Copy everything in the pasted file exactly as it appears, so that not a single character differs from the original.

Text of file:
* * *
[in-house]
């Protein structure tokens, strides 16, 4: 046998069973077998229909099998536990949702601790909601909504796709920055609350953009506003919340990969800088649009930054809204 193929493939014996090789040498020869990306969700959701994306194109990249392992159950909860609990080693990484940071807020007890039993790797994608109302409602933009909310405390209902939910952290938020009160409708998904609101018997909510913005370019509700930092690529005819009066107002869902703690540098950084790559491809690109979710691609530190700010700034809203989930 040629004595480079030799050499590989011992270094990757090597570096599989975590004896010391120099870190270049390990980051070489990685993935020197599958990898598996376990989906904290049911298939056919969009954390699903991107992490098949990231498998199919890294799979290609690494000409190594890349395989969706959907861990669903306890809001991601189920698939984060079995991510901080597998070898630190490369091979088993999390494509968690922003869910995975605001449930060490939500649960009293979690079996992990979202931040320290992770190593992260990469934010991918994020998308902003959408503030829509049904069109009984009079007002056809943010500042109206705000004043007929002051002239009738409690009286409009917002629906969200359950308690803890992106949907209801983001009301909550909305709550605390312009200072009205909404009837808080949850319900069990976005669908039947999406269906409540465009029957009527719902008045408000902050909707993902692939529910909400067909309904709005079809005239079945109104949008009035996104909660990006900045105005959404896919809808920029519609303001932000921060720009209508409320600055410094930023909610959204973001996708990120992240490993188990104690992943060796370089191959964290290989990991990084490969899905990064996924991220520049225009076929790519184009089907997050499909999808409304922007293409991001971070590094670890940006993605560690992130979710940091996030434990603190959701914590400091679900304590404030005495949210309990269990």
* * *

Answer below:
[in-house]
């Protein structure tokens, strides 16, 4: 046998069973077998229909099998536990949702601790909601909504796709920055609350953009506003919340990969800088649009930054809204 193929493939014996090789040498020869990306969700959701994306194109990249392992159950909860609990080693990484940071807020007890039993790797994608109302409602933009909310405390209902939910952290938020009160409708998904609101018997909510913005370019509700930092690529005819009066107002869902703690540098950084790559491809690109979710691609530190700010700034809203989930 040629004595480079030799050499590989011992270094990757090597570096599989975590004896010391120099870190270049390990980051070489990685993935020197599958990898598996376990989906904290049911298939056919969009954390699903991107992490098949990231498998199919890294799979290609690494000409190594890349395989969706959907861990669903306890809001991601189920698939984060079995991510901080597998070898630190490369091979088993999390494509968690922003869910995975605001449930060490939500649960009293979690079996992990979202931040320290992770190593992260990469934010991918994020998308902003959408503030829509049904069109009984009079007002056809943010500042109206705000004043007929002051002239009738409690009286409009917002629906969200359950308690803890992106949907209801983001009301909550909305709550605390312009200072009205909404009837808080949850319900069990976005669908039947999406269906409540465009029957009527719902008045408000902050909707993902692939529910909400067909309904709005079809005239079945109104949008009035996104909660990006900045105005959404896919809808920029519609303001932000921060720009209508409320600055410094930023909610959204973001996708990120992240490993188990104690992943060796370089191959964290290989990991990084490969899905990064996924991220520049225009076929790519184009089907997050499909999808409304922007293409991001971070590094670890940006993605560690992130979710940091996030434990603190959701914590400091679900304590404030005495949210309990269990």